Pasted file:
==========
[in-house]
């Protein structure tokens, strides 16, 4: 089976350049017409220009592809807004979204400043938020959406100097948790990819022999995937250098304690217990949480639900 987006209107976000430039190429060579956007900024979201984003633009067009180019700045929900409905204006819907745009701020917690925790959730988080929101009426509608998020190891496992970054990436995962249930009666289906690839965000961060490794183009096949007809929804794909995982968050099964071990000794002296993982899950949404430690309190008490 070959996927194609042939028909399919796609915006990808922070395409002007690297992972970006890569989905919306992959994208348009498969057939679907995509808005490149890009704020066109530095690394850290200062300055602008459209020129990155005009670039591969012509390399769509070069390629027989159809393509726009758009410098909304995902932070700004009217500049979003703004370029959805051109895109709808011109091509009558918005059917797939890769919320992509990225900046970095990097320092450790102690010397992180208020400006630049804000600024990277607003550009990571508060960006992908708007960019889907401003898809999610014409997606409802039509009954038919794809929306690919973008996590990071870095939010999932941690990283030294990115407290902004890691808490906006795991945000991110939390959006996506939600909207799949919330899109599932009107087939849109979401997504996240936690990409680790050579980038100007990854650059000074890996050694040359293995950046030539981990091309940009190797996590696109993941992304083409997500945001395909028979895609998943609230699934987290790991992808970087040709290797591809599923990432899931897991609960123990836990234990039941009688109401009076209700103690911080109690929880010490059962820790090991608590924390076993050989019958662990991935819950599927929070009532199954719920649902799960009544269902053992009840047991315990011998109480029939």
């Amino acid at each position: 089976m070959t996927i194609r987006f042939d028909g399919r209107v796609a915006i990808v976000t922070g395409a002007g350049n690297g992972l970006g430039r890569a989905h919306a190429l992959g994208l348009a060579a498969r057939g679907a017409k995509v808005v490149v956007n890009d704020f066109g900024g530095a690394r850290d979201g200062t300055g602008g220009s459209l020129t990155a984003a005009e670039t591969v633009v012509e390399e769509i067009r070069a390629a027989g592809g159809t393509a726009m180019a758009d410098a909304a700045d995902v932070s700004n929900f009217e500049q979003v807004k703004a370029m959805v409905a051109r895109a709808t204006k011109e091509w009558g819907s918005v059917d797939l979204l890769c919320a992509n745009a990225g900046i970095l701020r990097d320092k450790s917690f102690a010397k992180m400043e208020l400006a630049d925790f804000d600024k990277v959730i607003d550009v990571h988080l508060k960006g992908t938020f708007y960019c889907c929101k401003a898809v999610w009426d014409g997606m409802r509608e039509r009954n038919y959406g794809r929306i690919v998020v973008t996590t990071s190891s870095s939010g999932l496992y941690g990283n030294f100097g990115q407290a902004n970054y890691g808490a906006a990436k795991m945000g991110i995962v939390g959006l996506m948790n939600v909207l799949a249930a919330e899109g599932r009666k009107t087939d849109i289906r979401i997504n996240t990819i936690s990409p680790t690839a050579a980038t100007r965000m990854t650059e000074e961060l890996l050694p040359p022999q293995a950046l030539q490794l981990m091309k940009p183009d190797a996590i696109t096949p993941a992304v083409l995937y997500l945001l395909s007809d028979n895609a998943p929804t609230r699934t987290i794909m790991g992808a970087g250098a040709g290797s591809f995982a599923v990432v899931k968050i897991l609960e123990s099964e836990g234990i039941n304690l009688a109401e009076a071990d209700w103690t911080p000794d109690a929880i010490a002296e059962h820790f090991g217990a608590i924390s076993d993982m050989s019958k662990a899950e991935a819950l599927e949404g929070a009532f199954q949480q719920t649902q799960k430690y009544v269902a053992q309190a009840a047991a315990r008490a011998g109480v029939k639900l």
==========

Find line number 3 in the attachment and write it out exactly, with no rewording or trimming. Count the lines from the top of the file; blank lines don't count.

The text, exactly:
């Amino acid at each position: 089976m070959t996927i194609r987006f042939d028909g399919r209107v796609a915006i990808v976000t922070g395409a002007g350049n690297g992972l970006g430039r890569a989905h919306a190429l992959g994208l348009a060579a498969r057939g679907a017409k995509v808005v490149v956007n890009d704020f066109g900024g530095a690394r850290d979201g200062t300055g602008g220009s459209l020129t990155a984003a005009e670039t591969v633009v012509e390399e769509i067009r070069a390629a027989g592809g159809t393509a726009m180019a758009d410098a909304a700045d995902v932070s700004n929900f009217e500049q979003v807004k703004a370029m959805v409905a051109r895109a709808t204006k011109e091509w009558g819907s918005v059917d797939l979204l890769c919320a992509n745009a990225g900046i970095l701020r990097d320092k450790s917690f102690a010397k992180m400043e208020l400006a630049d925790f804000d600024k990277v959730i607003d550009v990571h988080l508060k960006g992908t938020f708007y960019c889907c929101k401003a898809v999610w009426d014409g997606m409802r509608e039509r009954n038919y959406g794809r929306i690919v998020v973008t996590t990071s190891s870095s939010g999932l496992y941690g990283n030294f100097g990115q407290a902004n970054y890691g808490a906006a990436k795991m945000g991110i995962v939390g959006l996506m948790n939600v909207l799949a249930a919330e899109g599932r009666k009107t087939d849109i289906r979401i997504n996240t990819i936690s990409p680790t690839a050579a980038t100007r965000m990854t650059e000074e961060l890996l050694p040359p022999q293995a950046l030539q490794l981990m091309k940009p183009d190797a996590i696109t096949p993941a992304v083409l995937y997500l945001l395909s007809d028979n895609a998943p929804t609230r699934t987290i794909m790991g992808a970087g250098a040709g290797s591809f995982a599923v990432v899931k968050i897991l609960e123990s099964e836990g234990i039941n304690l009688a109401e009076a071990d209700w103690t911080p000794d109690a929880i010490a002296e059962h820790f090991g217990a608590i924390s076993d993982m050989s019958k662990a899950e991935a819950l599927e949404g929070a009532f199954q949480q719920t649902q799960k430690y009544v269902a053992q309190a009840a047991a315990r008490a011998g109480v029939k639900l």